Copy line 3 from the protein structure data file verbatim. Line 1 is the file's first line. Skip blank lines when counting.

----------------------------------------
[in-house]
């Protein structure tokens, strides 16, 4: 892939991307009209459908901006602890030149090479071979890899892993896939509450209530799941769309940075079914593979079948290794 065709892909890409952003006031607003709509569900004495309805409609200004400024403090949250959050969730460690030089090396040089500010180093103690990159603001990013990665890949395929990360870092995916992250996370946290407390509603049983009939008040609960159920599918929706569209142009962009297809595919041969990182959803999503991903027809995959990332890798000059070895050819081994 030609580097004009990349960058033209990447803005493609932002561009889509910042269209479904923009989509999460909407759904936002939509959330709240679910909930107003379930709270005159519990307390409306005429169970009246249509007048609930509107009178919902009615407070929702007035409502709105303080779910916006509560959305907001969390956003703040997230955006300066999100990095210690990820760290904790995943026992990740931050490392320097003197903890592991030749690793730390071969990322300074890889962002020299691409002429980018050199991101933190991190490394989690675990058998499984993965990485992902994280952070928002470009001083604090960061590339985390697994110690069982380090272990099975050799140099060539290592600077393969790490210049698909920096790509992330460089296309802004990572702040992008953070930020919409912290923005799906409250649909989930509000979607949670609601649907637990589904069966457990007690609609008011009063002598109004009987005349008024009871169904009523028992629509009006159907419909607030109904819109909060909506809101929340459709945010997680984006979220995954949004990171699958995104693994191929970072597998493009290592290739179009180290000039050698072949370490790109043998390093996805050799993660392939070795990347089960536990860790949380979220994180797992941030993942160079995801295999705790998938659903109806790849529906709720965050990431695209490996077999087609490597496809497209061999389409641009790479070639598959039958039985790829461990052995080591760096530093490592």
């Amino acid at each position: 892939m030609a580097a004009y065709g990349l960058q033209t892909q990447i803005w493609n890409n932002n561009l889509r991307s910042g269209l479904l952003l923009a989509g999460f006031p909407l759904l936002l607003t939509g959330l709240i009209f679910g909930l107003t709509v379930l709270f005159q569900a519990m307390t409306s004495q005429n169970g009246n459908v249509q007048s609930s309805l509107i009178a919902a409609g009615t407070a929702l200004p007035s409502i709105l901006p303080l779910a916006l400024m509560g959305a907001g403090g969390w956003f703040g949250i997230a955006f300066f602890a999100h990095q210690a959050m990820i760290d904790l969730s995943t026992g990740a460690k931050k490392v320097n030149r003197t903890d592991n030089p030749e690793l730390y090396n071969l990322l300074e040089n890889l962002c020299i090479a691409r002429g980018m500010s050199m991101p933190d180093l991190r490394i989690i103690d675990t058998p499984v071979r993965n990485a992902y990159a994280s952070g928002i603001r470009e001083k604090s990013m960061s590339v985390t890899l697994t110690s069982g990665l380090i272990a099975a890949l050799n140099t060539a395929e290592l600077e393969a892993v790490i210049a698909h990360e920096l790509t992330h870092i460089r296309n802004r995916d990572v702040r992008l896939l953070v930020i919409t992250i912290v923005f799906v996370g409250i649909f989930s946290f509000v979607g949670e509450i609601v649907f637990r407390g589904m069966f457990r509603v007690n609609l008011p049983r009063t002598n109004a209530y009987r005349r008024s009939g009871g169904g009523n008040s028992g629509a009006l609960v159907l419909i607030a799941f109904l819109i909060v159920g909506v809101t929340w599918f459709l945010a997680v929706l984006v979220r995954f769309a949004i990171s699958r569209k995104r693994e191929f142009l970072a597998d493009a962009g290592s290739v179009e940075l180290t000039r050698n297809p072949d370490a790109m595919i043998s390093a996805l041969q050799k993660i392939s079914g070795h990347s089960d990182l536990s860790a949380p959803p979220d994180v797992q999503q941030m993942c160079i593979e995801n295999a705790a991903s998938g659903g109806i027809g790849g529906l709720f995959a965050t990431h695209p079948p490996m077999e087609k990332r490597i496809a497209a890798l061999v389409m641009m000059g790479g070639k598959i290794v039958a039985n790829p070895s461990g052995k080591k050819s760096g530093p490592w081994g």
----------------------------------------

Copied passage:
């Amino acid at each position: 892939m030609a580097a004009y065709g990349l960058q033209t892909q990447i803005w493609n890409n932002n561009l889509r991307s910042g269209l479904l952003l923009a989509g999460f006031p909407l759904l936002l607003t939509g959330l709240i009209f679910g909930l107003t709509v379930l709270f005159q569900a519990m307390t409306s004495q005429n169970g009246n459908v249509q007048s609930s309805l509107i009178a919902a409609g009615t407070a929702l200004p007035s409502i709105l901006p303080l779910a916006l400024m509560g959305a907001g403090g969390w956003f703040g949250i997230a955006f300066f602890a999100h990095q210690a959050m990820i760290d904790l969730s995943t026992g990740a460690k931050k490392v320097n030149r003197t903890d592991n030089p030749e690793l730390y090396n071969l990322l300074e040089n890889l962002c020299i090479a691409r002429g980018m500010s050199m991101p933190d180093l991190r490394i989690i103690d675990t058998p499984v071979r993965n990485a992902y990159a994280s952070g928002i603001r470009e001083k604090s990013m960061s590339v985390t890899l697994t110690s069982g990665l380090i272990a099975a890949l050799n140099t060539a395929e290592l600077e393969a892993v790490i210049a698909h990360e920096l790509t992330h870092i460089r296309n802004r995916d990572v702040r992008l896939l953070v930020i919409t992250i912290v923005f799906v996370g409250i649909f989930s946290f509000v979607g949670e509450i609601v649907f637990r407390g589904m069966f457990r509603v007690n609609l008011p049983r009063t002598n109004a209530y009987r005349r008024s009939g009871g169904g009523n008040s028992g629509a009006l609960v159907l419909i607030a799941f109904l819109i909060v159920g909506v809101t929340w599918f459709l945010a997680v929706l984006v979220r995954f769309a949004i990171s699958r569209k995104r693994e191929f142009l970072a597998d493009a962009g290592s290739v179009e940075l180290t000039r050698n297809p072949d370490a790109m595919i043998s390093a996805l041969q050799k993660i392939s079914g070795h990347s089960d990182l536990s860790a949380p959803p979220d994180v797992q999503q941030m993942c160079i593979e995801n295999a705790a991903s998938g659903g109806i027809g790849g529906l709720f995959a965050t990431h695209p079948p490996m077999e087609k990332r490597i496809a497209a890798l061999v389409m641009m000059g790479g070639k598959i290794v039958a039985n790829p070895s461990g052995k080591k050819s760096g530093p490592w081994g």